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Industry View: Fixed income eludes ETFs

Industry View: Fixed income eludes ETFs

The exchange-traded fund (ETF) market is evolving fast. Investors now have access to a range of passively managed products tracking indices that deliver active-like investment strategies. The market for ‘smart beta’ ETFs, defined by Morningstar as “strategic beta”, is growing substantially.

So far, the bulk of assets and product development have revolved around equity markets. In fact, ‘strategic beta’ and ‘equity factor investing’ have become synonymous. Meanwhile, assets in fixed income barely surpass 1 per cent of the total strategic beta ETF market and the number of products represents a small fraction of the overall offering. Why is this?

When it comes to strategic beta, equity is a much more straightforward proposition than fixed income. The equity market is a much simpler environment where there is a one-to-one relationship between a stock and the company it represents. By contrast, in the fixed income market any single entity – be it a government or a corporation – regularly issues a multitude of bonds with different characteristics (eg coupon, maturity, seniority) which determine differing patterns of behaviour. In addition, the equity market operates on-exchange with a single, consolidated pricing structure, whereas the fixed income market operates over-the-counter and feeds from a multiplicity of pricing sources.

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The structural simplicity has also made it easier for academics to research the factors driving equity market performance (eg value, momentum, volatility). This, as well as the enormous leap in the technological capabilities of the indexing industry, has paved the way for the development of benchmarks that isolate these well-researched factors. It was then only a matter of time before these indices were wrapped in passive funds such as ETFs and offered to investors.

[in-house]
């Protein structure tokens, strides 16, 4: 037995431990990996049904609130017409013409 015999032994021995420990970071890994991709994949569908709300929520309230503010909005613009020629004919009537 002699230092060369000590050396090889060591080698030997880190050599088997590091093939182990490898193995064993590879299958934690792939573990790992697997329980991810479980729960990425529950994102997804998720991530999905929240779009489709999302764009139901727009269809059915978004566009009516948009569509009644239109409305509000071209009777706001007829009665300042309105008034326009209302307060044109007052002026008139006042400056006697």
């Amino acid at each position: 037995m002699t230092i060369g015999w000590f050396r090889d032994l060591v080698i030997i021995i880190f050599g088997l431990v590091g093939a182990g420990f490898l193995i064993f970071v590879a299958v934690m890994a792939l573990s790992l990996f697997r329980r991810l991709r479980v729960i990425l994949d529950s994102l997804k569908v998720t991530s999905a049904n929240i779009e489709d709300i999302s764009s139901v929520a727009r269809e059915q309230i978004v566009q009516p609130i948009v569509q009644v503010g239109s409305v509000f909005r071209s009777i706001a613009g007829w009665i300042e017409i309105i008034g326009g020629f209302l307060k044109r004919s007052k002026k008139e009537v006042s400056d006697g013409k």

Despite the focus on equity, ETF providers have attempted to develop strategic beta products that exploit fixed income. The underlying idea has always been that market-cap weighting is not a rational way of investing, as investors become exposed to the most heavily indebted issuers, thereby assuming a great deal of risk. This is a simple marketing message that travels well. The reality of fixed income markets is, however, more nuanced.

Indeed, any index built solely on this basis is bound to be highly defensive in nature. And there are many instances when being defensive is not a rational approach. Take, for example, the eurozone sovereign debt market since mid-2012. Any shrewd investor should have opted to overweight peripheral – and the most heavily indebted – issuers in a bid to benefit from the upside afforded by the European Central Bank’s policy settings. Any index strategy biased to the safer issuers would have underperformed. Not smart.

Of late, ETF providers have fine-tuned the marketing message, focusing on the issuers’ abilities to pay rather than on their absolute levels of debt. The combination of both a quantitative and qualitative macroeconomic assessment to determine an issuer’s real chances of default provides a more coherent exposure. That said, these indices still retain a somewhat defensive tilt.

Jose Garcia-Zarate, senior ETF analyst, Morningstar